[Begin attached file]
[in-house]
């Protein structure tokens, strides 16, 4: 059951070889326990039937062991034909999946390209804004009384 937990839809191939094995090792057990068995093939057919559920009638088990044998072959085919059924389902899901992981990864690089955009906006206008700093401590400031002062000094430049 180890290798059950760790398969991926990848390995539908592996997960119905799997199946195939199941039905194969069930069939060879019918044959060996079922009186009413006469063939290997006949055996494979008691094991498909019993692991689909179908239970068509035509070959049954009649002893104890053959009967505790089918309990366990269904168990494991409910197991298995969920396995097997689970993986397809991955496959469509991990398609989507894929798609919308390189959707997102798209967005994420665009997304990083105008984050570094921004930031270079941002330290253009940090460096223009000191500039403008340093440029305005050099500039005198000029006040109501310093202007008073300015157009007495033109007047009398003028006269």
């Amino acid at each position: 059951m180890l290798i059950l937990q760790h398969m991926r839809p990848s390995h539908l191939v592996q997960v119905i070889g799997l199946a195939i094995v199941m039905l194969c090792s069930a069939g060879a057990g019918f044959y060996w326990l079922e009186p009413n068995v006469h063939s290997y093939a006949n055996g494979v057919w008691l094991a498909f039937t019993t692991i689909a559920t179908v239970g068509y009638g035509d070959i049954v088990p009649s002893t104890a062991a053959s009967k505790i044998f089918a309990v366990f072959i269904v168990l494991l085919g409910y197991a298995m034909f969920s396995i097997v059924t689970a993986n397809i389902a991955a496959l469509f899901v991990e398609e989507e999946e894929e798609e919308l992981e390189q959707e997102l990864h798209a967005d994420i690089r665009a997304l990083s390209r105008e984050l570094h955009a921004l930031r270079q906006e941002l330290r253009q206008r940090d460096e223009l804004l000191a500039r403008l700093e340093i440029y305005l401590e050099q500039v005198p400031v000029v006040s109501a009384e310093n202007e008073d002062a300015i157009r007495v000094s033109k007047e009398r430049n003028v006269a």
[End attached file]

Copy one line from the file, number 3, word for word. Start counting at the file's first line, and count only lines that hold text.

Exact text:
């Amino acid at each position: 059951m180890l290798i059950l937990q760790h398969m991926r839809p990848s390995h539908l191939v592996q997960v119905i070889g799997l199946a195939i094995v199941m039905l194969c090792s069930a069939g060879a057990g019918f044959y060996w326990l079922e009186p009413n068995v006469h063939s290997y093939a006949n055996g494979v057919w008691l094991a498909f039937t019993t692991i689909a559920t179908v239970g068509y009638g035509d070959i049954v088990p009649s002893t104890a062991a053959s009967k505790i044998f089918a309990v366990f072959i269904v168990l494991l085919g409910y197991a298995m034909f969920s396995i097997v059924t689970a993986n397809i389902a991955a496959l469509f899901v991990e398609e989507e999946e894929e798609e919308l992981e390189q959707e997102l990864h798209a967005d994420i690089r665009a997304l990083s390209r105008e984050l570094h955009a921004l930031r270079q906006e941002l330290r253009q206008r940090d460096e223009l804004l000191a500039r403008l700093e340093i440029y305005l401590e050099q500039v005198p400031v000029v006040s109501a009384e310093n202007e008073d002062a300015i157009r007495v000094s033109k007047e009398r430049n003028v006269a």